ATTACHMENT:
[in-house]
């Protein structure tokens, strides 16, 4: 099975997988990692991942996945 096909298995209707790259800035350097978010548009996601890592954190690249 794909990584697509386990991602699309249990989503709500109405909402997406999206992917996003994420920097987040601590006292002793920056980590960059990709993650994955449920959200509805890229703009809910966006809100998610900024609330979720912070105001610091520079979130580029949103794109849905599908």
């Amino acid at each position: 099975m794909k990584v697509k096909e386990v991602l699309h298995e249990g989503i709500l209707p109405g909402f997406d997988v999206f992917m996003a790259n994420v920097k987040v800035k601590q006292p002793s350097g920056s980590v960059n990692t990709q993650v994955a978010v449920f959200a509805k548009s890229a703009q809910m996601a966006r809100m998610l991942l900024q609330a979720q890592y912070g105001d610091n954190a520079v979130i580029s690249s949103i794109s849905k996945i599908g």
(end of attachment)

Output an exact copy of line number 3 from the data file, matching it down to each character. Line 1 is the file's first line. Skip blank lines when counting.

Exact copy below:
């Amino acid at each position: 099975m794909k990584v697509k096909e386990v991602l699309h298995e249990g989503i709500l209707p109405g909402f997406d997988v999206f992917m996003a790259n994420v920097k987040v800035k601590q006292p002793s350097g920056s980590v960059n990692t990709q993650v994955a978010v449920f959200a509805k548009s890229a703009q809910m996601a966006r809100m998610l991942l900024q609330a979720q890592y912070g105001d610091n954190a520079v979130i580029s690249s949103i794109s849905k996945i599908g």